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Pretty Wild S:1 E:6
I’m not the target audience for this movie, but I love Chloë Grace Moretz, and she’s really the best part of this movie. Like her other performances, she’s grounded and realistic and not going, “Oh, look how adorable I am,” (even though she is) so she helps this for a bit, but she can’t keep this afloat forever.
This is 106 minutes, which is a comfortable runtime for any movie, but the characters have the same conversations multiple times and it really starts to wear on you. They talk about going to Juilliard at least five times and it gets pretty annoying. Even though the supernatural element here is a bit interesting, it all gets boring after about 50 minutes, which seems to be mostly due to the direction.
The characters are fine; they aren’t detestable but might come off as annoying (don’t drive on mountain roads on a snow day because you WILL get in a car accident, duh), but carry the story along enough more the most part. However, the movie gets to be really manipulative as opposed to genuinely affecting, just throwing the saddest stuff at the screen. It doesn’t come off as cynical or anything, but it just doesn’t work. And side note: Jamie Blackley is six years older than Moretz, which is distracting and kind of creepy given that she’s a minor in real life and he’s an adult.
4.8/10, lame, two thumbs down, below average, etc.
Billing this as a black comedy almost does this film a disservice. Sure, there is dark humor laced here and there, but it’s very brisk and never really dwelled on, and that helps this be one of the bleakest movies of the year, striking a chord almost like The Rover did earlier this year.
The film is successful as a whodunnit, but that isn’t its main focus. As we see these townspeople and their lives, the attention isn’t on whether or not we suspect them of conspiracy to commit murder, but we instead peek into their character and ask ourselves how much we could forgive each and every one of them, almost out of empathetic pity. The film’s message is brave — more or less that forgiveness could be called overrated — but very true, whether you want to admit it or not. Its tone and nearly-fully-overcast color palette compliment this as well.
Brendan Gleeson is terrific, and witnessing his sort of (de)evolution as this character is almost magical in an odd way, given how effortlessly he slips into character. You forget that you’re watching someone act, and that’s something I almost never say. His character acts as a parallel to Jesus Christ, and while it doesn’t carry any specific religious perspectives, the themes that he helps carry are fascinating.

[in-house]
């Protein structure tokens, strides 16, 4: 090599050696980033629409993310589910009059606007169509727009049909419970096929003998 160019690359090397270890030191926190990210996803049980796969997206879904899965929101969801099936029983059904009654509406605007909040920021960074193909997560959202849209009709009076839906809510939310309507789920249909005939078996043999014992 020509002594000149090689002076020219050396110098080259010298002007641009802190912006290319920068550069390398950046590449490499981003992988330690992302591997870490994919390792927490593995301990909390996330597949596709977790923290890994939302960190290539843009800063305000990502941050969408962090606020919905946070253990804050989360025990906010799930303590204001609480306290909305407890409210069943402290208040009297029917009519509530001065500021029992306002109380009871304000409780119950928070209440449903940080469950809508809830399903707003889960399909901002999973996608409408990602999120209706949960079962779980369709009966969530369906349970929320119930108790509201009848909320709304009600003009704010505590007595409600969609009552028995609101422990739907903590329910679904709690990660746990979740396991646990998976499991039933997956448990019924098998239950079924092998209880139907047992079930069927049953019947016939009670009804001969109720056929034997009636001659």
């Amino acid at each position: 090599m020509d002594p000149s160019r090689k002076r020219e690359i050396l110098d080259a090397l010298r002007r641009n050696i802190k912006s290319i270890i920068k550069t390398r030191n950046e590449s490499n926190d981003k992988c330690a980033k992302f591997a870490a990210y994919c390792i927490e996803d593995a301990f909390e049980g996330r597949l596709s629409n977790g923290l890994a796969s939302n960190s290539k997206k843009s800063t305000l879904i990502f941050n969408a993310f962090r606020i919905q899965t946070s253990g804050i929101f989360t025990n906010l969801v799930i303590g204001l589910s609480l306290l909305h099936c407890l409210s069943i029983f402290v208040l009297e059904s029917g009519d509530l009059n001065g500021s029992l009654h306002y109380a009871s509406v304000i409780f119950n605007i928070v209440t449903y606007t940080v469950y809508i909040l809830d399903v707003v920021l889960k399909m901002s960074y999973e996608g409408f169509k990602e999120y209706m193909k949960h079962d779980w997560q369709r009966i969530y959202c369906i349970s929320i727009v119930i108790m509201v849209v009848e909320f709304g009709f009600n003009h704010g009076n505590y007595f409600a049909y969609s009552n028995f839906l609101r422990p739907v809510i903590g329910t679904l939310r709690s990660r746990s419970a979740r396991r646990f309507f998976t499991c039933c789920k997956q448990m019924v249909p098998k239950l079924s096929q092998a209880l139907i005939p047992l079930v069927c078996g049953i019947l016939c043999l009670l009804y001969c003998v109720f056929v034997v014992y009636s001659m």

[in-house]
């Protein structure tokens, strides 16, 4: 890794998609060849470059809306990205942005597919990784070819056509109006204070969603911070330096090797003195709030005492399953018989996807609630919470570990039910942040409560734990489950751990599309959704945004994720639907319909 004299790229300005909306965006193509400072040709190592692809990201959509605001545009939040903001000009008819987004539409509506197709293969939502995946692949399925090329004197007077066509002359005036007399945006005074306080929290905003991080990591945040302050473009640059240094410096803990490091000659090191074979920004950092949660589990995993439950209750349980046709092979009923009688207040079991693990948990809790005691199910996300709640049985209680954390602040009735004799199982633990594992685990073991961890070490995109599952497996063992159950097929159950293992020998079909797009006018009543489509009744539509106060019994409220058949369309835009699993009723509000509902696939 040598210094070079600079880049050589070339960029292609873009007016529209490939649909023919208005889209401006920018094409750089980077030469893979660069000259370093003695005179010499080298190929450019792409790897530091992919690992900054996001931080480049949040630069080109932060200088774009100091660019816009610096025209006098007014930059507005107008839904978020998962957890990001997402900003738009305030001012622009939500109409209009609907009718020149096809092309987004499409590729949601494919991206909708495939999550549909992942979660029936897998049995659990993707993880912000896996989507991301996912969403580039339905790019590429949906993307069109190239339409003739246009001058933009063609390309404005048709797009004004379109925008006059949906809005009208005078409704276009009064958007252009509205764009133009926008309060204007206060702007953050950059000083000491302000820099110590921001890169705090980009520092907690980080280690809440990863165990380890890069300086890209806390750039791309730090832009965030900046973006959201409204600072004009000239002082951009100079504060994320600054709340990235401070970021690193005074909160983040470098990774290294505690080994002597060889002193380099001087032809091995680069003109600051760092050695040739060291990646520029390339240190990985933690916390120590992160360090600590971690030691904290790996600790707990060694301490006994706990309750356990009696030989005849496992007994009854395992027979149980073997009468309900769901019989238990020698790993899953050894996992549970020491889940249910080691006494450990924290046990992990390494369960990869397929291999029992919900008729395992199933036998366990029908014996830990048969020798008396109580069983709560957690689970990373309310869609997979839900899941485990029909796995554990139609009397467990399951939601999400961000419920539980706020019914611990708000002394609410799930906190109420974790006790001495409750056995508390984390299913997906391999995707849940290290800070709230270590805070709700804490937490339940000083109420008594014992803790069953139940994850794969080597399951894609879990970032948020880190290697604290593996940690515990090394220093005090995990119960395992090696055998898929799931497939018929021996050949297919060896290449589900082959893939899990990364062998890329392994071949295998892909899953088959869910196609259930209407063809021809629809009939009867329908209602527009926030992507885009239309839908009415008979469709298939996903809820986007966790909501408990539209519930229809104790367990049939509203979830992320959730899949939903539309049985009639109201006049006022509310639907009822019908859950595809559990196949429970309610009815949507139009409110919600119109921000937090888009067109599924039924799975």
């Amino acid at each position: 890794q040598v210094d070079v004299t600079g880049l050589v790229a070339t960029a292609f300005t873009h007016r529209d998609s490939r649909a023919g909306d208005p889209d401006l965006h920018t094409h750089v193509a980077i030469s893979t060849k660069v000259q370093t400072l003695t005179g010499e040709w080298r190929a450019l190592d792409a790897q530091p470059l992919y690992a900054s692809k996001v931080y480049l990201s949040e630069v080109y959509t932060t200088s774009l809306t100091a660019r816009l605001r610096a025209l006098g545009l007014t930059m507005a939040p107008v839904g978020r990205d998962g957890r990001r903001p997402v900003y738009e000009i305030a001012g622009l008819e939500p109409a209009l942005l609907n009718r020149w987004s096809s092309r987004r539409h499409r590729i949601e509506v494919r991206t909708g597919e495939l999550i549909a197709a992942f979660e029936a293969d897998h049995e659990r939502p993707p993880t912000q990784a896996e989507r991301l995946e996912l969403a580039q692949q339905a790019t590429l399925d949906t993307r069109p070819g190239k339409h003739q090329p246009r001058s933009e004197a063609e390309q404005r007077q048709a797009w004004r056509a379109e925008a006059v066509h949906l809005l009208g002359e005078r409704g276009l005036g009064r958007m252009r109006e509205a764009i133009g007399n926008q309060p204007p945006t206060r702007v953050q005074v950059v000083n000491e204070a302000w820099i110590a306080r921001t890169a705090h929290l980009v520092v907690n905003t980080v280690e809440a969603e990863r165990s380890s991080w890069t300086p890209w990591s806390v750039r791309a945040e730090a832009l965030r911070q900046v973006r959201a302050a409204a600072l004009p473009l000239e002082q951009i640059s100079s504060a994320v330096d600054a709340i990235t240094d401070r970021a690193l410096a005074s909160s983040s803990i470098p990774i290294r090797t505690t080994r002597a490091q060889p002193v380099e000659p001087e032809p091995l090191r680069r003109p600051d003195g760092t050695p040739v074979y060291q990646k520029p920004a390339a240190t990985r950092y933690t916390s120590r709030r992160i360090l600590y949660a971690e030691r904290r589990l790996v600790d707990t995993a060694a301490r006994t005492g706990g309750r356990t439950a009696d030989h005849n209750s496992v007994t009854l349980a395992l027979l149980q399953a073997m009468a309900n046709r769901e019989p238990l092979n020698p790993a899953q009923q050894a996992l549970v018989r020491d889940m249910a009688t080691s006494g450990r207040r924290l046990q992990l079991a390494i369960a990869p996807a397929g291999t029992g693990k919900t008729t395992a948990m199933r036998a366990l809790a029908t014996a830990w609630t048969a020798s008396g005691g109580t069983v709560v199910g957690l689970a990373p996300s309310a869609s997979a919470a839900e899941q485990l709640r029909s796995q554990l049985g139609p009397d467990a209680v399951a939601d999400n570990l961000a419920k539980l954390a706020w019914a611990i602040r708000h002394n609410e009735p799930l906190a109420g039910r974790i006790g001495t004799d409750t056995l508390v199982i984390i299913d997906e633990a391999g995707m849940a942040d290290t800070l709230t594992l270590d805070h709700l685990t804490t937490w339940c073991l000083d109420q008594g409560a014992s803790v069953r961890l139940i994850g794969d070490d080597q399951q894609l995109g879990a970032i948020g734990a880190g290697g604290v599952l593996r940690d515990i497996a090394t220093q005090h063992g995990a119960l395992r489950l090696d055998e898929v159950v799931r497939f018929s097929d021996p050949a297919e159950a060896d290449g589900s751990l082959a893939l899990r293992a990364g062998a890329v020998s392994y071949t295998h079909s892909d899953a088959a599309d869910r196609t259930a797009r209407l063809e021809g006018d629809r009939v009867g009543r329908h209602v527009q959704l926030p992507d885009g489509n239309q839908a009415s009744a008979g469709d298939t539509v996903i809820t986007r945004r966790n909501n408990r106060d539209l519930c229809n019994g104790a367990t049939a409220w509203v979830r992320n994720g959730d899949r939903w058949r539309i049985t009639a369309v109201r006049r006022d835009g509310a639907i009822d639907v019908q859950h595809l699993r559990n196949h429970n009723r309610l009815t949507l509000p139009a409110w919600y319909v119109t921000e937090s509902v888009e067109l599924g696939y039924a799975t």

I could see myself thinking about this movie longer than I would most other films. It has the ingredients of being a slow-burn film: the sense of relaxation you get watching it just because it feels like watching life unfold, the landscapes and colors, and the fact that I’m getting more out of this movie by writing about it after seeing it.
8.7/10, terrific, two thumbs up, far above average, etc.
This is movie is predictable as hell, but Radcliffe and Kazan are great together and the movie is well-paced and enjoyable throughout. Although the film’s narrative structure is full of tropes and has its share of plot contrivances, the script works well on a smaller, more human level thanks to the realistic and quick dialogue.
It’s a funny and pleasant 101 minutes, and even if you know how it ends right from the beginning, you enjoy the journey because they’re so damn adorable. (But side note: there’s one scene here that’s so much like a scene from Drinking Buddies that they had to have seen that beforehand.) That’s it. Shortest review ever.
7.3/10, good, one thumb up, above average, etc.
I really don’t have much to say about this, other than the fact that Chadwick Boseman is AMAZEBALLS. He is James Brown, actually James Brown. From the dances to voice inflections to the way he carries himself, it’s pretty amazing.
The direction is good: it’s different and while it starts out really shaky, it finds its footing quickly. It’s nice to see a rather standard biopic have a more nontraditional narrative structure. The pacing is good, and while I was never enthralled, I was never bored either, but I did have the thoughts of “this could be shorter than it is.”
Some of the drama isn’t perfect either, as some people in my showing were laughing, probably because the narrative is awkwardly put together at a few times. This is like everything that Jersey Boys did wrong, but done rather well here, such as acknowledging current events happening around the protagonists, breaking the fourth wall more subtly, and having a sense of cohesiveness.
7.2/10, good, one thumb up, above average, etc.
some people be needing some